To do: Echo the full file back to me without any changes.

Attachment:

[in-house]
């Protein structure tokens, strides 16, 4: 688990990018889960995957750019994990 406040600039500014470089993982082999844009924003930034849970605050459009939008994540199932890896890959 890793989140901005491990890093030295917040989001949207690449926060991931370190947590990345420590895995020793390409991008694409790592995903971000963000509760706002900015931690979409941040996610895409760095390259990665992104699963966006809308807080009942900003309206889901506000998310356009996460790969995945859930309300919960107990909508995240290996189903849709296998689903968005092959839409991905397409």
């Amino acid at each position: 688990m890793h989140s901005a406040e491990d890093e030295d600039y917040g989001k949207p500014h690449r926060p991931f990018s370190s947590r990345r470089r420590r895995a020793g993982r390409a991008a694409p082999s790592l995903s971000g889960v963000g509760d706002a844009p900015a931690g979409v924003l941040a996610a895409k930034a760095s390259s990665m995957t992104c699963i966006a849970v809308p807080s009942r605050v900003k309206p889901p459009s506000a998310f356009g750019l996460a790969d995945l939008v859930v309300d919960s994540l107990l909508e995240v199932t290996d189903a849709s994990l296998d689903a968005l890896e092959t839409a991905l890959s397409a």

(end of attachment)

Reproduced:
[in-house]
């Protein structure tokens, strides 16, 4: 688990990018889960995957750019994990 406040600039500014470089993982082999844009924003930034849970605050459009939008994540199932890896890959 890793989140901005491990890093030295917040989001949207690449926060991931370190947590990345420590895995020793390409991008694409790592995903971000963000509760706002900015931690979409941040996610895409760095390259990665992104699963966006809308807080009942900003309206889901506000998310356009996460790969995945859930309300919960107990909508995240290996189903849709296998689903968005092959839409991905397409």
């Amino acid at each position: 688990m890793h989140s901005a406040e491990d890093e030295d600039y917040g989001k949207p500014h690449r926060p991931f990018s370190s947590r990345r470089r420590r895995a020793g993982r390409a991008a694409p082999s790592l995903s971000g889960v963000g509760d706002a844009p900015a931690g979409v924003l941040a996610a895409k930034a760095s390259s990665m995957t992104c699963i966006a849970v809308p807080s009942r605050v900003k309206p889901p459009s506000a998310f356009g750019l996460a790969d995945l939008v859930v309300d919960s994540l107990l909508e995240v199932t290996d189903a849709s994990l296998d689903a968005l890896e092959t839409a991905l890959s397409a």